Emphasis is on development of continuous manufacturing technologies that minimize manual operations to produce complex, composite catheter designs. Medical device manufacturers are anxious to replace costly hand layup of tubing sections that are contained in a heat-sealed assembly.
"Our existing space will continue to provide traditional extrusion services and serve the needs of our customers,” said Dandeneau. "The expansion allows us to support increased demand for more complex, comprehensive extrusion components and will serve as a showcase for emerging extrusion technologies available for medical devices.”
Recent technical innovations by the company include variable pitch braid with coil reinforcements, variable flexibility tubing, and a line of polymer marker bands for fluoroscopic illumination of catheter tips used in minimally invasive medical procedures. These bands reduce costs by eliminating traditional gold or platinum marker bands and offer greater adhesion to catheter shaft tips.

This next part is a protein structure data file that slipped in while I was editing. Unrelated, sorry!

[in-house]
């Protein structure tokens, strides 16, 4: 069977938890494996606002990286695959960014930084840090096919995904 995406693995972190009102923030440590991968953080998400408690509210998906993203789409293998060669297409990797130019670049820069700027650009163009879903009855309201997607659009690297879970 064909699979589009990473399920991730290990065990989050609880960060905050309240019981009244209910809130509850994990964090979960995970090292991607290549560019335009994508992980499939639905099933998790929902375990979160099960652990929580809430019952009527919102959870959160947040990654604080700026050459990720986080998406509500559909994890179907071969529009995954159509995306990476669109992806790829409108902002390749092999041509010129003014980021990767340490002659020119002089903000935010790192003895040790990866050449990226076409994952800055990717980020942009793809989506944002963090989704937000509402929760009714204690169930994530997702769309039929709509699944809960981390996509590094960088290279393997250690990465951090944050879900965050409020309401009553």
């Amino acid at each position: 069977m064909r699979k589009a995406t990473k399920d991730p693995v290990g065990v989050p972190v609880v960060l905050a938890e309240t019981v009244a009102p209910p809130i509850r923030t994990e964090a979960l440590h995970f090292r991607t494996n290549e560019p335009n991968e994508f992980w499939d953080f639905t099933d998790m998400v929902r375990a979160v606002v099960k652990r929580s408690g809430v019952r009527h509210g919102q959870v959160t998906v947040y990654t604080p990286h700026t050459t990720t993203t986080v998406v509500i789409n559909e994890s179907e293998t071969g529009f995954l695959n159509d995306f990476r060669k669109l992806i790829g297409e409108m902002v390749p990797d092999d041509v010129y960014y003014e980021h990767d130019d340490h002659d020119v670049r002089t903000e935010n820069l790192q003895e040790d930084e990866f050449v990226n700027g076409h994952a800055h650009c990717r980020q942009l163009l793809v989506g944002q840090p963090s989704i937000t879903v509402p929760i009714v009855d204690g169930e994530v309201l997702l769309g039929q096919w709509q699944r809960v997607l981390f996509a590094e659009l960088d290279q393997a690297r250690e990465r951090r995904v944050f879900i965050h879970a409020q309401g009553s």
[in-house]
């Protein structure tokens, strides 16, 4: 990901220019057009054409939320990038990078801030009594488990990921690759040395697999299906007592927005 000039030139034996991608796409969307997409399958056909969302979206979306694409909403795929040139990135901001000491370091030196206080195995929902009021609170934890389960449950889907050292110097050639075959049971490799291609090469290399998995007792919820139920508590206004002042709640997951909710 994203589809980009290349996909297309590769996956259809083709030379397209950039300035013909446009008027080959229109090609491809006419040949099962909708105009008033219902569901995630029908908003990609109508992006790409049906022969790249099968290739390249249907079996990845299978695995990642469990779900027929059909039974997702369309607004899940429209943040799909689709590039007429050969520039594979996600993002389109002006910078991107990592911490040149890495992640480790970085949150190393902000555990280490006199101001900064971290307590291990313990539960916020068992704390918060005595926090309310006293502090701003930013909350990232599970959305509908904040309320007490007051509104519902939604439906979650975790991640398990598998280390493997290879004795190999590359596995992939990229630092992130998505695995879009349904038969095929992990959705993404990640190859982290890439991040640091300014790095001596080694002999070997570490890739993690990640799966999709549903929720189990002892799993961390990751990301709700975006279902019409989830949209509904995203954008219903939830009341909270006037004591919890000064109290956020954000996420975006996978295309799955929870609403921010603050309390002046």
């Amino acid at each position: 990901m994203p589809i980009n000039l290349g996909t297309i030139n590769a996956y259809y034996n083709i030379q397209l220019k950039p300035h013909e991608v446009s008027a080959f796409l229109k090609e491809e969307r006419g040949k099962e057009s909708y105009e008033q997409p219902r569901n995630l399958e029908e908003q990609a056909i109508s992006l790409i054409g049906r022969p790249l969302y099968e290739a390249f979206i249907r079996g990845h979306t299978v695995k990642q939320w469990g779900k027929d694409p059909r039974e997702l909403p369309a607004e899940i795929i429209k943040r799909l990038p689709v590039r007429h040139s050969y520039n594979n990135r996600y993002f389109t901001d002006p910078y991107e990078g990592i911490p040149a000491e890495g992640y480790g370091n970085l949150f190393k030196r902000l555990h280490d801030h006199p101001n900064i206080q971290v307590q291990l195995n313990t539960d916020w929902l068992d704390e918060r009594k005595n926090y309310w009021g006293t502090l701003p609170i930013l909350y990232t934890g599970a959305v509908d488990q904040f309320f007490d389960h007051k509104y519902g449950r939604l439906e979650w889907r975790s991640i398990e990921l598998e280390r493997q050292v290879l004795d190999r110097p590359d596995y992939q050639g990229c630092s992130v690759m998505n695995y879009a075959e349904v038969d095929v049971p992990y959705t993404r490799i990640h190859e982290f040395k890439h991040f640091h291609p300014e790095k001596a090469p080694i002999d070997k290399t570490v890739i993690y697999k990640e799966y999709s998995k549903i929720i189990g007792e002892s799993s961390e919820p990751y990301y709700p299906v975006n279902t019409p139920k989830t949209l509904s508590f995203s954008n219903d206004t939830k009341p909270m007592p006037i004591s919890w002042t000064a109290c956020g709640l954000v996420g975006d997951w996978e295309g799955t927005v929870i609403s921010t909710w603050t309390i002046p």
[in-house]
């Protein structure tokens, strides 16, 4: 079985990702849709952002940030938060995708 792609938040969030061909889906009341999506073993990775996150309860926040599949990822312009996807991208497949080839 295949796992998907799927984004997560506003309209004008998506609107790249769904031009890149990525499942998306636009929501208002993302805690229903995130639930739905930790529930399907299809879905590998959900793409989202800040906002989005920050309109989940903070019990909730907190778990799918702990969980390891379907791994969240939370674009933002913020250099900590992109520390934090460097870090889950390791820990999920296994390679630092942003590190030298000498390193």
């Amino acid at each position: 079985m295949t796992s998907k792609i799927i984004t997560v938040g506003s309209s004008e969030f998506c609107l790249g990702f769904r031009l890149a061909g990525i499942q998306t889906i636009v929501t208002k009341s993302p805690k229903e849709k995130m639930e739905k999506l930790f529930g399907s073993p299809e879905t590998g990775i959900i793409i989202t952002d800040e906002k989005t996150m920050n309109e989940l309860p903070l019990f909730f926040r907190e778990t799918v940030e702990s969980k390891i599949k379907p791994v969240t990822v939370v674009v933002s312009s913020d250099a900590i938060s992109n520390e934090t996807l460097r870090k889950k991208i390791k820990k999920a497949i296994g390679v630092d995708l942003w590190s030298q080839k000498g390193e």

Technologies being investigated range from use of bioabsorbable medical plastics to materials that can be used in cryogenic surgeries.
The expansion also includes a new 6000-sq-ft Class 8 cleanroom that will be used for secondary operations such as printing, insert molding, tipping, welding and assembly for finished tube components.
When Dandenau formed the company in 1984 only one other company was actively making specialty medical tubing in the United States. Catheter manufacturing was an embryonic industry. "We only made coextruded tubing, and have always focused on higher value products." For that reason, the United States was the logical location for his expansion, which almost doubled the size of the company's physical space. Commodity medical tubing manufacturing and assembly growth is in Asia.
Putnam Plastics now has 200 employes, up from 150 two years ago. Dandeneau is targeting sales growth of 15% this year. "We have plenty of building to grow into."